"Of course, there were a lot of baboons in my stomach. to become a king!" King Mswati says at the beginning of this beautiful and fascinating film about the world's last absolute monarchy. His country is at "a boiling point" as he becomes king. That was in 1986; it's still just shy of boiling when Without the King picks up some 20 years later.
At the beginning of Without the King, King Mswati III of Swaziland has 12 wives and 22 children (his father had 110 wives and 250 children). By the end of the film, King Mswati has 13 wives and his daughter, Princess Sikhanyiso Dlamini, is bemoaning her fate. A new member of the family to adjust to! A new favorite to reckon with ("and she's younger than me," says the 18-year-old princess) while her own mother, the first wife, is on the outs.
Although Without the King is an indictment of the monarchy, Princess Sikhanyiso is the star of the film. She carries the film's narrative: her changes are constructed to at least hint at hope for change in Swaziland. Princess Sikhanyiso is amusing and compelling and repulsively na´ve of the situation of her father's people. Her speech is a fascinating blend of Valley Girl ("My dad, he's the king, right?"), Black English (she flows at rap early on but drops the beat in a pile of giggles), posh London, and something very close to South African. The latter is straight forward, as Swaziland is nestled up to South Africa; the rest come from MP3s, no doubt, as well as being educated in England and the U.S.
The princess lives a royal life. Her father stirs controversy when he buys a new jet or fleet of luxury cars. As we watch the World Food Program hand out sacks of grain in Gamala Township, we learn that 69 percent of the pop survives on 63 cents a day. The tiny country (the size of Kuwait or New Jersey) is dependent on foreign aid. The royal family controls most of the wealth; they live in palaces. The king controls a personal bank account worth some US$10 billion.
The king is perfectly diplomatic, acknowledging every grievance but, in contrast with the voices of his people, rings completely hollow. He's too perfect, his glance and delivery too polished, he could charm the pants off a snake: he's the product, no doubt, of PR consultants costing many dollars over many years. Or maybe it's a talent; his daughter has it, too. She aspires to be an actress; he's a consummate professional.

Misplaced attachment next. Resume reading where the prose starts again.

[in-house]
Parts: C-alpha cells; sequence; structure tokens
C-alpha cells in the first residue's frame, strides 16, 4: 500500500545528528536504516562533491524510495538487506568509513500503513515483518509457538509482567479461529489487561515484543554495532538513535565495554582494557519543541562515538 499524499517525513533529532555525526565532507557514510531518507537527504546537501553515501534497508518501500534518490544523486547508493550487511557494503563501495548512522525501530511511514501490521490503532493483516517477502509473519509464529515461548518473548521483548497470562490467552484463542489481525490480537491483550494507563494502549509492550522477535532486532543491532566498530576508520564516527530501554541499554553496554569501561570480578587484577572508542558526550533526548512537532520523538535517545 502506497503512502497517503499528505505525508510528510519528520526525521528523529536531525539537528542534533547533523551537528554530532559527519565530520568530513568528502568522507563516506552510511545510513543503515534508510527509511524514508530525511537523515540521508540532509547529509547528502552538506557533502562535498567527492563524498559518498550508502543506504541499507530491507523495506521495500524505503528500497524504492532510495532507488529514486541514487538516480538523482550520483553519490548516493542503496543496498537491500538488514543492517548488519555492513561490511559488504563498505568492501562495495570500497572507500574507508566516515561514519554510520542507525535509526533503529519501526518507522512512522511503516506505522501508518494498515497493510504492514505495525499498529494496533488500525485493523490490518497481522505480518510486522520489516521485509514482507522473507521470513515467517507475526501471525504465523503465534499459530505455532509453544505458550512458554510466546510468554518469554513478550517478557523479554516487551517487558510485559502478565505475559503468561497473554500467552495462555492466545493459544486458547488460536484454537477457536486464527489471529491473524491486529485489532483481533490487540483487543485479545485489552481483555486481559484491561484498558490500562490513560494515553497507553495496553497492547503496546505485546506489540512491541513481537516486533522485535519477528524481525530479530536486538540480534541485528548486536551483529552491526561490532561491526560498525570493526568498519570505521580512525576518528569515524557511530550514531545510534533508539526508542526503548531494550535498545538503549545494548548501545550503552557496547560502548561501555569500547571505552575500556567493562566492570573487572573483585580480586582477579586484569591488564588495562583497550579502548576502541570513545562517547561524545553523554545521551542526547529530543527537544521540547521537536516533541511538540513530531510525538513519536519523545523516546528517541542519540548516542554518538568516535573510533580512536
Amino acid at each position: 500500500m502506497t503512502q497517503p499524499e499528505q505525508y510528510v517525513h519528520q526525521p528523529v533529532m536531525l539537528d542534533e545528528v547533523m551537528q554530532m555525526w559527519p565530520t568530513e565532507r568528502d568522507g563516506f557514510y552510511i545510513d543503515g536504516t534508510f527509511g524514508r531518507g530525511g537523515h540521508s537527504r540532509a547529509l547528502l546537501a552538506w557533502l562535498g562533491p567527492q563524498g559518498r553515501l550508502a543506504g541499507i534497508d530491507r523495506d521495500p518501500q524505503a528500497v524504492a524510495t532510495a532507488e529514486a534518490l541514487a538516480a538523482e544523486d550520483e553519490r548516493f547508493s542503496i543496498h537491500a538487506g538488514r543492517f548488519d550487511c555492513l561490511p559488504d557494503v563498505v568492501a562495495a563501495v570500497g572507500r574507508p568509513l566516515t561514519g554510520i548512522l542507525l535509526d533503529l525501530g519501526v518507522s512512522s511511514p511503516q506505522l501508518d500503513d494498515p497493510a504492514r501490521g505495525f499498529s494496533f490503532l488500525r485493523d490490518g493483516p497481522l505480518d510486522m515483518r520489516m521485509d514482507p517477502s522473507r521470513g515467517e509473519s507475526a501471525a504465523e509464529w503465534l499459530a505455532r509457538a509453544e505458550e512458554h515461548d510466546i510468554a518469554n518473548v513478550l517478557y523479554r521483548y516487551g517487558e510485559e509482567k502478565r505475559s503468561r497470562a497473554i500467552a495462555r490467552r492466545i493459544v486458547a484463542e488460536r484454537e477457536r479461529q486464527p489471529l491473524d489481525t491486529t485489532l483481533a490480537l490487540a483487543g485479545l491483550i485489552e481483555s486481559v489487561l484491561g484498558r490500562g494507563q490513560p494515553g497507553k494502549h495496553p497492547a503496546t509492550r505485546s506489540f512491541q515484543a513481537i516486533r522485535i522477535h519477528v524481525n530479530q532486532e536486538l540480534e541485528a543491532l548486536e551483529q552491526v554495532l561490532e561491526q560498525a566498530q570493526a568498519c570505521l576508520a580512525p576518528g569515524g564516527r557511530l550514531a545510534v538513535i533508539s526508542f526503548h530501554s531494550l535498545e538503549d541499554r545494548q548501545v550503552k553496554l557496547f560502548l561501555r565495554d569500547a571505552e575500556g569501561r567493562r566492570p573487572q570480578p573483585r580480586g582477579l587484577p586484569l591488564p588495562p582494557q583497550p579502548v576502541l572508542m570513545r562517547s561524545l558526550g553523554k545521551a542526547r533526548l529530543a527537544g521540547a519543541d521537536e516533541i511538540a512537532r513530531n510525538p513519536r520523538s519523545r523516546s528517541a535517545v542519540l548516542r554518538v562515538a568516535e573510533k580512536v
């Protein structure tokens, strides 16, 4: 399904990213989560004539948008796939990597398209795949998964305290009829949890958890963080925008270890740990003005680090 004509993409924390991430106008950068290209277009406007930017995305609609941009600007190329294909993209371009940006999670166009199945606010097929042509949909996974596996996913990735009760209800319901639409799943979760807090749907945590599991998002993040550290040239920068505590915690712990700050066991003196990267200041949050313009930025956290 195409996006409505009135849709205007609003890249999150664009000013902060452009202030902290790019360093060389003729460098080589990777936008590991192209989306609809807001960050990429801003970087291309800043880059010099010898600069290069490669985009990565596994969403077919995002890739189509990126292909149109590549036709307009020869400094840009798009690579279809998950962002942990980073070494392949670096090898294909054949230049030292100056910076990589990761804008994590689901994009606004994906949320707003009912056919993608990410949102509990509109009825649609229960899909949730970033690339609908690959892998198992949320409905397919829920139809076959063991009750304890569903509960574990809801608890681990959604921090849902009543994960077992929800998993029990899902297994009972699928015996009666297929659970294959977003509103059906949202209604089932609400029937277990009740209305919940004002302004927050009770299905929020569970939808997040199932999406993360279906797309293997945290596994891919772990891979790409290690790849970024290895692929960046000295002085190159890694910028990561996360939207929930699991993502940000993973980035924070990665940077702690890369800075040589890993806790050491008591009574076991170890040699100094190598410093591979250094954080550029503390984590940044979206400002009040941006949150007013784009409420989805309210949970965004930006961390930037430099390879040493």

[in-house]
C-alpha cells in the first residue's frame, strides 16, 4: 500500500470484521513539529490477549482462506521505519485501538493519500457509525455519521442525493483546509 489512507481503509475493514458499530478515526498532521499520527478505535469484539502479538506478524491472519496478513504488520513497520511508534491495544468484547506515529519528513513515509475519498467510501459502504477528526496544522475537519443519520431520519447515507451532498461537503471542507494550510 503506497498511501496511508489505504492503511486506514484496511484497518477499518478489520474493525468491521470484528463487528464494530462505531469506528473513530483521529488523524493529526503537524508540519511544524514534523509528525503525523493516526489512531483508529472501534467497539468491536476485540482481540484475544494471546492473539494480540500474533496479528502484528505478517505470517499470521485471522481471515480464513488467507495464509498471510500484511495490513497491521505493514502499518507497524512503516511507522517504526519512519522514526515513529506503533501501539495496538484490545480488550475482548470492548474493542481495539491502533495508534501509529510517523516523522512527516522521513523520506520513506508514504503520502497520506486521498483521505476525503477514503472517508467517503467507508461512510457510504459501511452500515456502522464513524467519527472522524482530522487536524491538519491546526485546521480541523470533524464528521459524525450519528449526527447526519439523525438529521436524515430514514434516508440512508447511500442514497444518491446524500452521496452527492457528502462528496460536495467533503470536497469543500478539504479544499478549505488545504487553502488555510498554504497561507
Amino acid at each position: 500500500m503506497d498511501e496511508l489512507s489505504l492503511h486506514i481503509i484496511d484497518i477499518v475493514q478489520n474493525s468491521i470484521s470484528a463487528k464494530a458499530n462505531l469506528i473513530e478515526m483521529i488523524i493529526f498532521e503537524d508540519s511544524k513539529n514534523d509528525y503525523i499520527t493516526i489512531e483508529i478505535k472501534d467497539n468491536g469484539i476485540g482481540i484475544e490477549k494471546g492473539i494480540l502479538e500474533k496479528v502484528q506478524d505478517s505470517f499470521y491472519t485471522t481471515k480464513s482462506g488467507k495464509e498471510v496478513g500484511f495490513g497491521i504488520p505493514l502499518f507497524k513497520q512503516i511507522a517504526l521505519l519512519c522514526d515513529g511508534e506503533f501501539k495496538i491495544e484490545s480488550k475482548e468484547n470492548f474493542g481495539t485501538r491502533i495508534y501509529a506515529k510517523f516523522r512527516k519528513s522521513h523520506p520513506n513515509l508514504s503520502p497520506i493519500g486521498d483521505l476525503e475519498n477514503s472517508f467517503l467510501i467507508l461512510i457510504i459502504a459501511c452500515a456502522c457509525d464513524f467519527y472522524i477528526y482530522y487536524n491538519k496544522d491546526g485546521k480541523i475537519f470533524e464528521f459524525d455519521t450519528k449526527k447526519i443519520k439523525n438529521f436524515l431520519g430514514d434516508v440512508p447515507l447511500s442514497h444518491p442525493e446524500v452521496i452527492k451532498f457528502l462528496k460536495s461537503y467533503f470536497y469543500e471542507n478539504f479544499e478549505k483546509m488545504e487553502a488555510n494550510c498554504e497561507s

King Mswati signs a constitution but retains all power. Political parties are banned: "The constitution is like an idol, forcing the people to worship under oppression," a preacher extols his congregation.
In Moneni Township, Che-shirt-wearing political activist Mphandhlana Shongwe observes that the king maintains power by "clinging" to the edge where meet "culture and democracy, two different things." The Swazis want both the monarchy - and its cultural history rich in both collaboration and resistance to colonialism - and democracy. The meeting of the edges is not without friction, though, and there is a dramatic scene of a confrontation between police and activists. But as the princess says early in the film, "Without the king, there is no culture."
As poor as the majority of Swazis are, when they attend one of the king's events they forget "that they drink here," Shongwe says, pointing at a tiny, muddy puddle from which the village drinks: "There are no taps here.[i]t is only time and proper organizing" that lie between oppression and a violent realigning of the nation, Shongwe concludes.
Meanwhile, Princess Sikhanyiso is being jetted off to college in California. As she's hugging her family members, she's got her cell glued to her ear. At one point on a walking tour of Hollywood, she looks out at the traffic on Hollywood Boulevard, and says, "I wish Africa were like this.. It's really pretty."
Swaziland has 800,000 AIDS orphans. The AIDS prevalency rate is the highest in the world: 42 percent of the people are infected (it's 0.6 percent in the U.S.). Swaziland has the world's lowest life expectancy at 31 years. In 2000, the king "solved" the AIDS problem by declaring a sex ban; during the five-year duration of the ban, he took two teenage girls as wives. Nevertheless, every year at the Reed Dance virgins celebrate their chastity.
We follow Princess Sikhanyiso to an AIDS orphanage. She asks a worker the age of a tiny boy. "Ten," the woman says. Shocked, Princess Sikhanyiso swears he looks to be only three. The princess comes away from the visit changed-or so it appears. There may be a revolution close at hand in Swaziland, but for now the monarchy remains.
The DVD has additional interviews, bonus scenes, a trailer and a rap video featuring Princess Sikhanyiso.
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